In the same way, the Lord’s Supper must be administered properly and carefully to avoid heresy and abuse. As the pastor fences the table, he will explain the church’s position (close, closed, or open communion). He will likewise explain who is invited to partake and who is not invited to the Lord’s Supper table. This time of explanation serves well for both discipleship and evangelism. However, it’s at this point that we must recall the fact that Jonathan Edwards, one of the towering figures in church history, was fired from his church for his position on the Lord’s Supper. It was during the reign of Queen Mary I (Bloody Mary) that some 300 Protestants were burned at the stake for their refusal to partake in the Catholic mass, thereby embracing transubstantiation—a Roman Catholic heresy. How we approach God at the Lord’s Supper table matters (remember 1 Cor. 11)! To play fast and loose with the elements of the Lord’s Supper table dishonors God and fails to shepherd the souls of the church.
If a church distributes little bags filled with the elements of the Lord’s Supper at the back door, who is going to oversee that process in each individual home? Are unbaptized children going to partake? Will unconverted and unbaptized spouses partake? Will ESPN and the afternoon football game be playing in the background as the family eats the bread and drinks from the cup in Jesus’ name? What purpose would sending little bags with the Lord’s Supper elements home with church members serve? We must never treat the Lord’s Supper as if it’s an afternoon snack or a common meal for the church to enjoy—privately. Not only is this dangerous, it’s simply an unbiblical practice that should be avoided.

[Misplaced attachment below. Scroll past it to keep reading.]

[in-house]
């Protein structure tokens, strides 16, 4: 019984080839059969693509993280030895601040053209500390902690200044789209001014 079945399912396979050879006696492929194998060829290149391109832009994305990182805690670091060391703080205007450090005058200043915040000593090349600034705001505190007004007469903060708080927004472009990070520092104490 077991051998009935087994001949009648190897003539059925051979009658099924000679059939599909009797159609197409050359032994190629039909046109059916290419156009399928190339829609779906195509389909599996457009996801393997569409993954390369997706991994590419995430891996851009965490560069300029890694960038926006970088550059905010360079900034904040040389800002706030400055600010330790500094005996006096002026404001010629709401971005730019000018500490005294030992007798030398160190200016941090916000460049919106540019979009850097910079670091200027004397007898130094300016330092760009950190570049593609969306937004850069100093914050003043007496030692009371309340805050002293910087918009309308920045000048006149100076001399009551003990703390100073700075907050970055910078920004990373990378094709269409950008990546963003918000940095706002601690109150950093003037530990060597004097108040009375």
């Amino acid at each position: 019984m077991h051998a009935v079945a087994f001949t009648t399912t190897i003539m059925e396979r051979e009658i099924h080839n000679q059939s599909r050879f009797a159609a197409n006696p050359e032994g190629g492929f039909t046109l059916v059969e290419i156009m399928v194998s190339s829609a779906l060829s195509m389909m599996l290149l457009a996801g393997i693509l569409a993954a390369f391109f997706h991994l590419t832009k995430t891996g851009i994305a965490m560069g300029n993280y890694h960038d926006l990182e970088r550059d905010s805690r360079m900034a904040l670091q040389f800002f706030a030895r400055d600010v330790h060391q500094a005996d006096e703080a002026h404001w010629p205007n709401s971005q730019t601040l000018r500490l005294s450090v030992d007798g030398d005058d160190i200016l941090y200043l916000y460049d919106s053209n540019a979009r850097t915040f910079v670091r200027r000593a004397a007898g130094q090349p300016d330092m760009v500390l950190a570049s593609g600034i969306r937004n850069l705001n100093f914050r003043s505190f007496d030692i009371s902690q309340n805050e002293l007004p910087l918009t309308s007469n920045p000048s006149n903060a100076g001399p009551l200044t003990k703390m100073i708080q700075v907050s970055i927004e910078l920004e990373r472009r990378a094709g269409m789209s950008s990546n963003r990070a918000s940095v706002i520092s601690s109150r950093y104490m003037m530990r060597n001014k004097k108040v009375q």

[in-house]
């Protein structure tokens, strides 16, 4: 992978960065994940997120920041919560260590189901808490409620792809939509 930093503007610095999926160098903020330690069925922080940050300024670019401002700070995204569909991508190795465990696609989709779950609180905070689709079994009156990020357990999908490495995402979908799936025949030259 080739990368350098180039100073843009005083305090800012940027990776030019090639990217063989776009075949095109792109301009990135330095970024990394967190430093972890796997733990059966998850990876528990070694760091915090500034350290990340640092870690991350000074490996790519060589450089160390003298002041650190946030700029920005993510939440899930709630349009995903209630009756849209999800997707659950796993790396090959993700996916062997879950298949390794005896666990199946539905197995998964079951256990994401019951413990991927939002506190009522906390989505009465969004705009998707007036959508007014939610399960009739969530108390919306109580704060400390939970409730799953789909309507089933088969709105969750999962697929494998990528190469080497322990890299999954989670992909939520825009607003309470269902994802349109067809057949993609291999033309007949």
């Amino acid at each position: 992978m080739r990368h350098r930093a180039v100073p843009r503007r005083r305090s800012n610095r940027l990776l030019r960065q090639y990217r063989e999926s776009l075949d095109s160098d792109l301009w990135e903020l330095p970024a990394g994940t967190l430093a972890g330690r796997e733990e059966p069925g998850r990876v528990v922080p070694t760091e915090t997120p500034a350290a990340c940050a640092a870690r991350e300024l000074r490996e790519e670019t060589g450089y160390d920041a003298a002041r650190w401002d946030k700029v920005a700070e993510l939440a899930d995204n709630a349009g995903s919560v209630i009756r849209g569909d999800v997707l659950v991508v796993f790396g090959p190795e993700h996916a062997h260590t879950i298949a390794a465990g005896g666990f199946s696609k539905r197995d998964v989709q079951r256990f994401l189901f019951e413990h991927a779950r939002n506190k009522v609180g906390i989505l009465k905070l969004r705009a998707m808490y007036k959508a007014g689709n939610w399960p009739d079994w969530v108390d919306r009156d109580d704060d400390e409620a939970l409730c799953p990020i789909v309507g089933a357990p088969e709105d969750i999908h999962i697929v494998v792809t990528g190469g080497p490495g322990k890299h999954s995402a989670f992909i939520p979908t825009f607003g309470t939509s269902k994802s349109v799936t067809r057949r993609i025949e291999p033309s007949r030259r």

All throughout history, theologians have sought to summarize what main building blocks are mandatory for a group who gathers in Jesus’ name to be considered a true church. What then constitutes a true church? The response to this question, although varied to some degree among different theologians, resulted in three essential marks of a true church. Those marks are: